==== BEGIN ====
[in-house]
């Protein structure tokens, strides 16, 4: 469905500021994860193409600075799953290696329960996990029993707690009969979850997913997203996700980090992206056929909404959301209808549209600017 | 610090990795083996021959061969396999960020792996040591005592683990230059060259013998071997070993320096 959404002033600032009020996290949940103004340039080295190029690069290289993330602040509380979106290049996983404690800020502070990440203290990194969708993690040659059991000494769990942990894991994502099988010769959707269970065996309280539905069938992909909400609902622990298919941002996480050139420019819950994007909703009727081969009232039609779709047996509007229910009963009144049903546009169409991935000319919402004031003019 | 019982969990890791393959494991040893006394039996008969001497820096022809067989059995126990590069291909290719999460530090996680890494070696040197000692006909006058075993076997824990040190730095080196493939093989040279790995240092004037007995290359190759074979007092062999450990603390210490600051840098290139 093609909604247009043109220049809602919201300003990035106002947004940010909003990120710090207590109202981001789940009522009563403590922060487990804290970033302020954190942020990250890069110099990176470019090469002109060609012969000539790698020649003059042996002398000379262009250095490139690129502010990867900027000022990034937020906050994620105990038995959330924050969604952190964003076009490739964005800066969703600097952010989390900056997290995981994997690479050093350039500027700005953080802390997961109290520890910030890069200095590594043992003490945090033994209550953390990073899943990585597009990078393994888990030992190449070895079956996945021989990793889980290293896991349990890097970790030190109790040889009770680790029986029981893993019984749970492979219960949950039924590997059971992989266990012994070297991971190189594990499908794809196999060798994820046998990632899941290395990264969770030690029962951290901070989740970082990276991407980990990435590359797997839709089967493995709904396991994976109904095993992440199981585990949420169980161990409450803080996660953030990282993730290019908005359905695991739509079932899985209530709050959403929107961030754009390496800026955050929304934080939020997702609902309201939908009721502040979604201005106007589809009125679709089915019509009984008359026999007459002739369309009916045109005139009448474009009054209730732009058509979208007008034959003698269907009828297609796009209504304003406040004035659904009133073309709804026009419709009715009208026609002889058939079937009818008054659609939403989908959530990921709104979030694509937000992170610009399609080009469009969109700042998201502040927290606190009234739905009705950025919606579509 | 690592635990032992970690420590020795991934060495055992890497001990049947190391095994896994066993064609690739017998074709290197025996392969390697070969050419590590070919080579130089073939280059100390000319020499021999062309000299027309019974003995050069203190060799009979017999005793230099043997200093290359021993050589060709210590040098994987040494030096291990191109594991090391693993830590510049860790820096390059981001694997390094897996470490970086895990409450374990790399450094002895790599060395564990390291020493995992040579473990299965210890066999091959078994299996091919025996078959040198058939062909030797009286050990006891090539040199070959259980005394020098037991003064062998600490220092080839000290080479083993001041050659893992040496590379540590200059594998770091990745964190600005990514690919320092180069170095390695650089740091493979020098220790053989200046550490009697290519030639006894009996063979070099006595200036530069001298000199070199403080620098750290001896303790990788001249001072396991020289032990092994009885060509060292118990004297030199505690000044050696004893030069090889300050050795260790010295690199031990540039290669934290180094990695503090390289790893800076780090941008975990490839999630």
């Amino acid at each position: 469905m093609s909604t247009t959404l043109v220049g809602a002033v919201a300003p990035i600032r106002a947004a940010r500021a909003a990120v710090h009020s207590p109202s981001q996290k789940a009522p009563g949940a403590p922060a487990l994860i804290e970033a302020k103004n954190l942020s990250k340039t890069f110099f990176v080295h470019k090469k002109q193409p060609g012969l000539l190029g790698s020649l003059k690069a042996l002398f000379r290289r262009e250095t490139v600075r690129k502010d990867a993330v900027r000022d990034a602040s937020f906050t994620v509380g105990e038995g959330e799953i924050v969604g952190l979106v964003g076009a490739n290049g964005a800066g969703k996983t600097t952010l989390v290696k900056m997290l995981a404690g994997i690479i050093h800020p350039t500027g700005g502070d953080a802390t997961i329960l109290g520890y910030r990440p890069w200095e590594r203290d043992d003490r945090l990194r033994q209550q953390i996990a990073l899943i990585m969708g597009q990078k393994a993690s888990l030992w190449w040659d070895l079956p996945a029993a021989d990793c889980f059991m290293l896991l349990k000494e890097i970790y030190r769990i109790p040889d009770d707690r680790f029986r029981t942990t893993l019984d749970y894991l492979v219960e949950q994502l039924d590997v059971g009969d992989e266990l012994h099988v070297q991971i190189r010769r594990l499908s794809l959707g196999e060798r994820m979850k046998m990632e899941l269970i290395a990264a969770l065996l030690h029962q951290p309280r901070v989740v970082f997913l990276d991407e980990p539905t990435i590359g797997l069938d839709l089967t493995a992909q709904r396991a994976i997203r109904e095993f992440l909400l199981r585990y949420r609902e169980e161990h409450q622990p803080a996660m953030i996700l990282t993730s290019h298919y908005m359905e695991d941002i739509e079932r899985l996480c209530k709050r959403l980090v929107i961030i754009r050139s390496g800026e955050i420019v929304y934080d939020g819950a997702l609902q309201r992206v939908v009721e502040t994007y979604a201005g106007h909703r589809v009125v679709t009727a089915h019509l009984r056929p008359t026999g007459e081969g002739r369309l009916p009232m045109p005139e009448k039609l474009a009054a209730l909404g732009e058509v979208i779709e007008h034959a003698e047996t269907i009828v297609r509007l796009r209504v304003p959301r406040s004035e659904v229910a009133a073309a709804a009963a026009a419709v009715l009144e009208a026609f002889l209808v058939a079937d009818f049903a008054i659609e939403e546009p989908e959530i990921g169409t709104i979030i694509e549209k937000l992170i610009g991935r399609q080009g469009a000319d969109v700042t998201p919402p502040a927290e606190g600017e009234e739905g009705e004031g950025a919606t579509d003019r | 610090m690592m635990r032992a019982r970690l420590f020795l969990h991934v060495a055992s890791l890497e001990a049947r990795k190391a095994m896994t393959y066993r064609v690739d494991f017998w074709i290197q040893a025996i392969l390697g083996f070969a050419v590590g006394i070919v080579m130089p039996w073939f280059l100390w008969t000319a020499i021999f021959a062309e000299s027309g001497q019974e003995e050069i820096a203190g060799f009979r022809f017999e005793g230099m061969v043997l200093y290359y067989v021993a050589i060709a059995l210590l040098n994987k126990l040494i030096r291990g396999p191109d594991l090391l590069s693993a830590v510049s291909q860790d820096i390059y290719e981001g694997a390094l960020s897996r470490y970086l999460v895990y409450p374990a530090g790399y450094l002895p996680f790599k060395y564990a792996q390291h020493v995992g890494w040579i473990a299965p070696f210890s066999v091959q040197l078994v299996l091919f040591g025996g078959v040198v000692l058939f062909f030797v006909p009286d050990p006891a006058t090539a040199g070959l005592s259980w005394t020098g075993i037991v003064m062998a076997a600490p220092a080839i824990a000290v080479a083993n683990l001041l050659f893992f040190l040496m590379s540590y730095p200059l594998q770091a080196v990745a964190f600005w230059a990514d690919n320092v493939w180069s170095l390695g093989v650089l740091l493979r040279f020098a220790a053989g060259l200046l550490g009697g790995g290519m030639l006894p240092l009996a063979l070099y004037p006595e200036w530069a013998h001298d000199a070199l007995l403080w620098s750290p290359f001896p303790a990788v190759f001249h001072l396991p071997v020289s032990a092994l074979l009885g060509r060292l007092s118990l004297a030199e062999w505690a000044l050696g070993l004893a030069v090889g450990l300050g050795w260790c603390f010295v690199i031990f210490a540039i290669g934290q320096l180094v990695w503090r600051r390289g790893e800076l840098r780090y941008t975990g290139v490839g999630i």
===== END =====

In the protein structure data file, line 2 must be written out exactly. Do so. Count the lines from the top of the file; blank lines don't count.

């Protein structure tokens, strides 16, 4: 469905500021994860193409600075799953290696329960996990029993707690009969979850997913997203996700980090992206056929909404959301209808549209600017 | 610090990795083996021959061969396999960020792996040591005592683990230059060259013998071997070993320096 959404002033600032009020996290949940103004340039080295190029690069290289993330602040509380979106290049996983404690800020502070990440203290990194969708993690040659059991000494769990942990894991994502099988010769959707269970065996309280539905069938992909909400609902622990298919941002996480050139420019819950994007909703009727081969009232039609779709047996509007229910009963009144049903546009169409991935000319919402004031003019 | 019982969990890791393959494991040893006394039996008969001497820096022809067989059995126990590069291909290719999460530090996680890494070696040197000692006909006058075993076997824990040190730095080196493939093989040279790995240092004037007995290359190759074979007092062999450990603390210490600051840098290139 093609909604247009043109220049809602919201300003990035106002947004940010909003990120710090207590109202981001789940009522009563403590922060487990804290970033302020954190942020990250890069110099990176470019090469002109060609012969000539790698020649003059042996002398000379262009250095490139690129502010990867900027000022990034937020906050994620105990038995959330924050969604952190964003076009490739964005800066969703600097952010989390900056997290995981994997690479050093350039500027700005953080802390997961109290520890910030890069200095590594043992003490945090033994209550953390990073899943990585597009990078393994888990030992190449070895079956996945021989990793889980290293896991349990890097970790030190109790040889009770680790029986029981893993019984749970492979219960949950039924590997059971992989266990012994070297991971190189594990499908794809196999060798994820046998990632899941290395990264969770030690029962951290901070989740970082990276991407980990990435590359797997839709089967493995709904396991994976109904095993992440199981585990949420169980161990409450803080996660953030990282993730290019908005359905695991739509079932899985209530709050959403929107961030754009390496800026955050929304934080939020997702609902309201939908009721502040979604201005106007589809009125679709089915019509009984008359026999007459002739369309009916045109005139009448474009009054209730732009058509979208007008034959003698269907009828297609796009209504304003406040004035659904009133073309709804026009419709009715009208026609002889058939079937009818008054659609939403989908959530990921709104979030694509937000992170610009399609080009469009969109700042998201502040927290606190009234739905009705950025919606579509 | 690592635990032992970690420590020795991934060495055992890497001990049947190391095994896994066993064609690739017998074709290197025996392969390697070969050419590590070919080579130089073939280059100390000319020499021999062309000299027309019974003995050069203190060799009979017999005793230099043997200093290359021993050589060709210590040098994987040494030096291990191109594991090391693993830590510049860790820096390059981001694997390094897996470490970086895990409450374990790399450094002895790599060395564990390291020493995992040579473990299965210890066999091959078994299996091919025996078959040198058939062909030797009286050990006891090539040199070959259980005394020098037991003064062998600490220092080839000290080479083993001041050659893992040496590379540590200059594998770091990745964190600005990514690919320092180069170095390695650089740091493979020098220790053989200046550490009697290519030639006894009996063979070099006595200036530069001298000199070199403080620098750290001896303790990788001249001072396991020289032990092994009885060509060292118990004297030199505690000044050696004893030069090889300050050795260790010295690199031990540039290669934290180094990695503090390289790893800076780090941008975990490839999630």